Scaling Up from Convictions to Self-Reported Offending
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Aim The main aims of this article are to estimate the number of offences that are committed for every one that leads to conviction, and to estimate the probability of an offender being convicted. Method In the Pittsburgh Youth Study, 506 boys were followed up from age 13 to age 24?years, in interviews and criminal records. Self-reports and convictions for serious theft, moderate theft, serious violence and moderate violence were compared. Results On average, 22 offences were self-reported for every conviction. This scaling-up factor increased with age and was the highest for moderate theft and the lowest for serious theft. The probability of a self-reported offender being convicted was 54%. This percentage increased with the frequency and seriousness of offending and was always higher for African American boys than for Caucasian boys. These race differences probably reflected differences in exposure to risk factors. Conclusions More research is needed on scaling-up factors, on frequent and serious offenders who are not convicted, on self-reported non-offenders who are convicted and on why African American boys are more likely than Caucasian boys to be convicted.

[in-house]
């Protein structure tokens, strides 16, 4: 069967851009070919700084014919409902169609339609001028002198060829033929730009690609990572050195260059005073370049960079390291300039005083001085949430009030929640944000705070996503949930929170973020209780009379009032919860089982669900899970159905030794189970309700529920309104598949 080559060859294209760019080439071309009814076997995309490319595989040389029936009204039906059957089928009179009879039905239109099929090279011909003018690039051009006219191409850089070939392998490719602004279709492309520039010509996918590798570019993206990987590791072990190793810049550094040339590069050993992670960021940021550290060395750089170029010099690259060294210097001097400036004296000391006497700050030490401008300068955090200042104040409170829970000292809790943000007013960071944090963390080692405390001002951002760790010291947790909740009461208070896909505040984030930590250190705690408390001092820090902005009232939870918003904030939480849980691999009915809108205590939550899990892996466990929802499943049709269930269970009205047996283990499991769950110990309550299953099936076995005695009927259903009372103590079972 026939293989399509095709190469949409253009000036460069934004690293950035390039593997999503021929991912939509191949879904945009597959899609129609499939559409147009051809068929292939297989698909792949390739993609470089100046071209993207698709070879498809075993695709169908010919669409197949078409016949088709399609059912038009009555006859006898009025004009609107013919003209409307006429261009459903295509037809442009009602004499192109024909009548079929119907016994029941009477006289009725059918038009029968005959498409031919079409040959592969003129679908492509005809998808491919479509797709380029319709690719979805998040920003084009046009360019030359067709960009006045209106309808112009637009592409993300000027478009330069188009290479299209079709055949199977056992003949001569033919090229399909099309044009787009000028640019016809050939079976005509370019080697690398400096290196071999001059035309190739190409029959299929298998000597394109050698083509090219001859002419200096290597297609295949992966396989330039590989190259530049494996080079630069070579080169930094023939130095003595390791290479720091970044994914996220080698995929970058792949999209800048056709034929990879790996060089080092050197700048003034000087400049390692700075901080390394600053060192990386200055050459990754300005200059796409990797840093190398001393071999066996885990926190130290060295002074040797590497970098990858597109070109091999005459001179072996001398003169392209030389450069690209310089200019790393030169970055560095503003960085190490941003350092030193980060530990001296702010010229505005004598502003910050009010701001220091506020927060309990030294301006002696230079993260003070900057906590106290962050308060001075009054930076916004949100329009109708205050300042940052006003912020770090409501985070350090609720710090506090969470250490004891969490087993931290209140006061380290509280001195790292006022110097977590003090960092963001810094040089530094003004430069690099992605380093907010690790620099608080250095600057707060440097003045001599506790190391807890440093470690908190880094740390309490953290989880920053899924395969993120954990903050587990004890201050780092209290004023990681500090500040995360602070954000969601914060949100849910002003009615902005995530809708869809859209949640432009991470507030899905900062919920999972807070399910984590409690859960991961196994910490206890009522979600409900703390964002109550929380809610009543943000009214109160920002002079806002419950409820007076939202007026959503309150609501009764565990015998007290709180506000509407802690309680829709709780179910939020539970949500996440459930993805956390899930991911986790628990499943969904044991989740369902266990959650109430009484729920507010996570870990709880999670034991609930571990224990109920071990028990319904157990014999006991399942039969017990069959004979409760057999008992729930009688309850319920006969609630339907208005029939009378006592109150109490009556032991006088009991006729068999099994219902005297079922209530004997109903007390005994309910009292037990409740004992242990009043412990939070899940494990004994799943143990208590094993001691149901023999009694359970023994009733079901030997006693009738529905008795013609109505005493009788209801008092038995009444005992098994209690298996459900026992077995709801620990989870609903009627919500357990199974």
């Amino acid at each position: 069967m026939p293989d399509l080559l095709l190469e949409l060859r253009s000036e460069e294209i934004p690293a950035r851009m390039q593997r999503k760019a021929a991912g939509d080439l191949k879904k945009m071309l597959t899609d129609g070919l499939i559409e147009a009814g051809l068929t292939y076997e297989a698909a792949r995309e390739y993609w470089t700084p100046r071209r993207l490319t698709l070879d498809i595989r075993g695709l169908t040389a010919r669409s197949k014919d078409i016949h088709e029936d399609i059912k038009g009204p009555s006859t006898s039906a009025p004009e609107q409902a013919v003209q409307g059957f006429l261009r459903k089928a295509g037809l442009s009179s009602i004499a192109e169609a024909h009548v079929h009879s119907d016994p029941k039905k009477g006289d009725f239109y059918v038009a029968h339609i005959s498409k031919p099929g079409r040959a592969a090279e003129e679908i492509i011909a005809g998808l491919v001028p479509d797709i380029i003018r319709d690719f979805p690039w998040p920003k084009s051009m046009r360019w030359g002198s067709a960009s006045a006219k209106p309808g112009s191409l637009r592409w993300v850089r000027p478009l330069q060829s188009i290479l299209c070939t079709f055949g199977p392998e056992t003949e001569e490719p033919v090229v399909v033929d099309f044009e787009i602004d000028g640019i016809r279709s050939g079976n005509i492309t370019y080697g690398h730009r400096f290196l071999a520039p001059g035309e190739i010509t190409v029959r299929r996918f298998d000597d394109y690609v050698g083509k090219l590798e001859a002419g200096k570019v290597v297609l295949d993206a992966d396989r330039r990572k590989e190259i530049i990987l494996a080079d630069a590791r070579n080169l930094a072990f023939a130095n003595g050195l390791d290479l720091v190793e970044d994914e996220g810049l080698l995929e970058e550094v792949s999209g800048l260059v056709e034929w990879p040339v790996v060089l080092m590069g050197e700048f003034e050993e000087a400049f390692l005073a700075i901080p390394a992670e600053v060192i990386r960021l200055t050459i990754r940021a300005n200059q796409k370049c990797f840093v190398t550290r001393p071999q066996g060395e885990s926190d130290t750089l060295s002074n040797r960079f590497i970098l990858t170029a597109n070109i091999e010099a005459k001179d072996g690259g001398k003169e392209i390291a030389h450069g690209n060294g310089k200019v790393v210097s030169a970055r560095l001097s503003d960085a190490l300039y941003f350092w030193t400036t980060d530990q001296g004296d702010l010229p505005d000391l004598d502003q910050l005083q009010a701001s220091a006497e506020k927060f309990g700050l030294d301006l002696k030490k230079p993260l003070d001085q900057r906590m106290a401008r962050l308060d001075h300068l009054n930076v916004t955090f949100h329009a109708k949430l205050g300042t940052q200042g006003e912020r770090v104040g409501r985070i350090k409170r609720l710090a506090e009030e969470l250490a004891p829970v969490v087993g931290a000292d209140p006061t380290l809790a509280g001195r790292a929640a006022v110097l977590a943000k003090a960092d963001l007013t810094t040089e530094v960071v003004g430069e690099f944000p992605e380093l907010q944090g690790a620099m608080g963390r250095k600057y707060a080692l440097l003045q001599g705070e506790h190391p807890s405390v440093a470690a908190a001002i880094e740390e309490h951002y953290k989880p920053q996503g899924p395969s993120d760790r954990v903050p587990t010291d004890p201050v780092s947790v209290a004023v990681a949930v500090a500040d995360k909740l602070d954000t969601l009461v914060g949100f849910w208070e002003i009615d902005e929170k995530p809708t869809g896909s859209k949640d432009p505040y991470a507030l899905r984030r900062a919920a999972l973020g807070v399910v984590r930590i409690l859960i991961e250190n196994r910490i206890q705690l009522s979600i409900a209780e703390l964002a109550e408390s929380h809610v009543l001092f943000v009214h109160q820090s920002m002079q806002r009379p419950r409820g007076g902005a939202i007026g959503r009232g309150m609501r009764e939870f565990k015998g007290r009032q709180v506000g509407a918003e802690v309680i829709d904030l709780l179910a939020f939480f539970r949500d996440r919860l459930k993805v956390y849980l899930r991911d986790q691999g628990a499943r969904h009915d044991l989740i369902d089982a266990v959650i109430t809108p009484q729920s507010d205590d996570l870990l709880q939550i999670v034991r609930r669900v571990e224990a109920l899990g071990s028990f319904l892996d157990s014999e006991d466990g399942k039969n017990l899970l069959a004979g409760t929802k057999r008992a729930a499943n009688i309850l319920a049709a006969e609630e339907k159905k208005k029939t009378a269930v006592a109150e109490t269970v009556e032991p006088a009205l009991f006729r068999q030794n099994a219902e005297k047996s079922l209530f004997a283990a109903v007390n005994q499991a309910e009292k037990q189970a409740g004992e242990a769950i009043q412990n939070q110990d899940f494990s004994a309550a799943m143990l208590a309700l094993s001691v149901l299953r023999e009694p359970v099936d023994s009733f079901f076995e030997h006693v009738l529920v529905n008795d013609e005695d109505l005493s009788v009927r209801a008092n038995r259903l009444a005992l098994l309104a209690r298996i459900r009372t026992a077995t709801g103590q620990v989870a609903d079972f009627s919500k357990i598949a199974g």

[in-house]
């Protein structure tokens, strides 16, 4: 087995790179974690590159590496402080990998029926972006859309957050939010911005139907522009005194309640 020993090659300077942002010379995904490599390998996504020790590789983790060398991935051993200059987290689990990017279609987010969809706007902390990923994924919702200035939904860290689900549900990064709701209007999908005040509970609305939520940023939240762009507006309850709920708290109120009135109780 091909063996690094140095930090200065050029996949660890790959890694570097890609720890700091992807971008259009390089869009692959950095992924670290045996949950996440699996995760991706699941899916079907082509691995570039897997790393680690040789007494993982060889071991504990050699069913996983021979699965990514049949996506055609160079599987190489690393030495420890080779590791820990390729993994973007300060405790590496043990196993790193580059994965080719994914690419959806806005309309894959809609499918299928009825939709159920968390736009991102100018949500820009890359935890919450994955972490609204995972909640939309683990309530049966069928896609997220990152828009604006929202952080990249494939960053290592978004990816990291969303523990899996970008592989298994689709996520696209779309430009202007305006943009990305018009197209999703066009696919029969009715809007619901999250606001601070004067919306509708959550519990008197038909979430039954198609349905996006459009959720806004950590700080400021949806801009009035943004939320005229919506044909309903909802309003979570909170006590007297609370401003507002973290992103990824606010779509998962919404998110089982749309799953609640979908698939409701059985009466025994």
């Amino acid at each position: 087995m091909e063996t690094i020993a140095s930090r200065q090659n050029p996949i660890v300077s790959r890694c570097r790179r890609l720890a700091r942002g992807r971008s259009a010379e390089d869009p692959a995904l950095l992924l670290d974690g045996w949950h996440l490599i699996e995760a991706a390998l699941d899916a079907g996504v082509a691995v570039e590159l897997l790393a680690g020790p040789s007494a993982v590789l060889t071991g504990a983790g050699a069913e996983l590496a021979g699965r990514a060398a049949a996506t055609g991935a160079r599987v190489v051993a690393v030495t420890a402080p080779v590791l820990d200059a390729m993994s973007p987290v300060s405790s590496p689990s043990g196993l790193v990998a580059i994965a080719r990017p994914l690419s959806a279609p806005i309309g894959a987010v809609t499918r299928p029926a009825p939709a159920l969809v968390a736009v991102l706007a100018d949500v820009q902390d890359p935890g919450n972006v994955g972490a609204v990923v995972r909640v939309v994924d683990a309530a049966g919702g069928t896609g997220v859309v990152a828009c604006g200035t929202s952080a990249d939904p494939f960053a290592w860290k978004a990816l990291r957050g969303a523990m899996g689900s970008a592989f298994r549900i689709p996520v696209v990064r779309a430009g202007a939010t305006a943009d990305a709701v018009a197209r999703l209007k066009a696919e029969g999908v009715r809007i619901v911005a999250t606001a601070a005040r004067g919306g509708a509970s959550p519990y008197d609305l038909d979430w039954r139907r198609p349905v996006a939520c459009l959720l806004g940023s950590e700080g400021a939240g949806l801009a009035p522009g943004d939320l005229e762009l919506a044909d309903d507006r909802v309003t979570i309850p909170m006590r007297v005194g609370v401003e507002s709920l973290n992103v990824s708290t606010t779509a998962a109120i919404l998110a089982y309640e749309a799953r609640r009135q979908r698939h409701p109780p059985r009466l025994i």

Criminal Behavior and Mental Health
Causes and Prevention of Crime